I’m pretty sure I encountered my first happy hour on a family vacation with my mother and sister.  We stopped at a hotel to get some rest before the next day’s epic drive, and the bar just off the hotel lobby advertised drink specials and a free buffet.  Just off an all-day fast food bender, we jumped at the opportunity.

You know the drill.  Meatballs, chicken wings, and pigs in a blanket, all sitting in crusty chafing dishes and amped up with so much salt that a second beer was mandatory (well, not for me, not at age 7, not with my mother).  I thought I’d hit pay-dirt sitting in a tufted leather booth with a plate of salty snacks.  I ordered a Roy Rogers with extra maraschino cherries and probably wished for a pack of candy cigarettes.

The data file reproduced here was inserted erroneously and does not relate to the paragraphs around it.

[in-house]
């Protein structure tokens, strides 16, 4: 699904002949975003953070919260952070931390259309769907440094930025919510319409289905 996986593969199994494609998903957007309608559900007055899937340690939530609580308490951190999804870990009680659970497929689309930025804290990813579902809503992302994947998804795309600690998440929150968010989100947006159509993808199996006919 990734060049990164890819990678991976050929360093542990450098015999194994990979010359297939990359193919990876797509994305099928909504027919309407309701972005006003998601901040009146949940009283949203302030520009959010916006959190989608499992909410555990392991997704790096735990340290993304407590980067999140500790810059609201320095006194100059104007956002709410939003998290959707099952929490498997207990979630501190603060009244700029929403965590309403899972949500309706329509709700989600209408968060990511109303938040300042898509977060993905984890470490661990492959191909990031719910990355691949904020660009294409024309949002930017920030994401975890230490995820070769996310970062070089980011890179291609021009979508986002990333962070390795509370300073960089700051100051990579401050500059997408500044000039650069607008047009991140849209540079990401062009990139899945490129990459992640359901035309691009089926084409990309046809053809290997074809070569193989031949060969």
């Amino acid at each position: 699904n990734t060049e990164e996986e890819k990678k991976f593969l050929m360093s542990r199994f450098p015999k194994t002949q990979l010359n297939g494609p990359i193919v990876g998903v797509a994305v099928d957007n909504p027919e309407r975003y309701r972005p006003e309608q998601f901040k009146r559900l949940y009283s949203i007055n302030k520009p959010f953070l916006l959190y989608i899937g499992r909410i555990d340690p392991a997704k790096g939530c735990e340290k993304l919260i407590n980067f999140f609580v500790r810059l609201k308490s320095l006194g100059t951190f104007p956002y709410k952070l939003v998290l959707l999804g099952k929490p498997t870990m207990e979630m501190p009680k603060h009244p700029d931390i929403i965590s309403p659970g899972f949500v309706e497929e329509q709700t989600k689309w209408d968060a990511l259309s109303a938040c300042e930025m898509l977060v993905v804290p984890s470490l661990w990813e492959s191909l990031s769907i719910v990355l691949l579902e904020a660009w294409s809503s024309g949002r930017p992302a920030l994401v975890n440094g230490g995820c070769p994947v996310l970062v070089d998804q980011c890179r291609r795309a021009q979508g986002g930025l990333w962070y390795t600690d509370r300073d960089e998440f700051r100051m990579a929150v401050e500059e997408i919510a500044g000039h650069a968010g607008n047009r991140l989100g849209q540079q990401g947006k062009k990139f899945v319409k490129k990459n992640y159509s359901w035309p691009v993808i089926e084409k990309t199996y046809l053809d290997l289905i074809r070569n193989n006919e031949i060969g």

Years later in college, I lived by the free happy hour buffet. My favorite was a taco bar set up on Tuesdays at a local wing joint. The same chafing dish now held a sea of ground beef saturated with a bright orange oil.  Flour tortillas, some wilted iceberg lettuce, and diced tomatoes that tasted of cotton completed the spread. I realize the food was absolute garbage, but times were tight in college and the student union wouldn’t serve me beer.  Let the others eat reconstituted ramen!  I’ll binge at the taco bar.

These days it seems that gratis offerings for post-work crowds have fallen by the wayside.  A hotel bar near my office puts out a small blue glass of crackers, pretzels, and wasabi peas, a snack mix that’s barely passable. This week in Alexandria, I was offered a basket of communal popcorn tainted by the hands of several other barflies.  Recently at a bar in Philadelphia, I encountered small dishes of olives and nuts strewn about the lounge.  I’d almost felt pampered until I bit into an olive pit some bastard had discarded amongst the cashews.

We all know you get what you pay for, so I’m left to ponder: Is the best bar food free?  And if so where does one go to get it?  I haven’t had a pleasant experience in more than a decade.

Photo by nathanmac87, via Flickr Creative Commons, Attribute License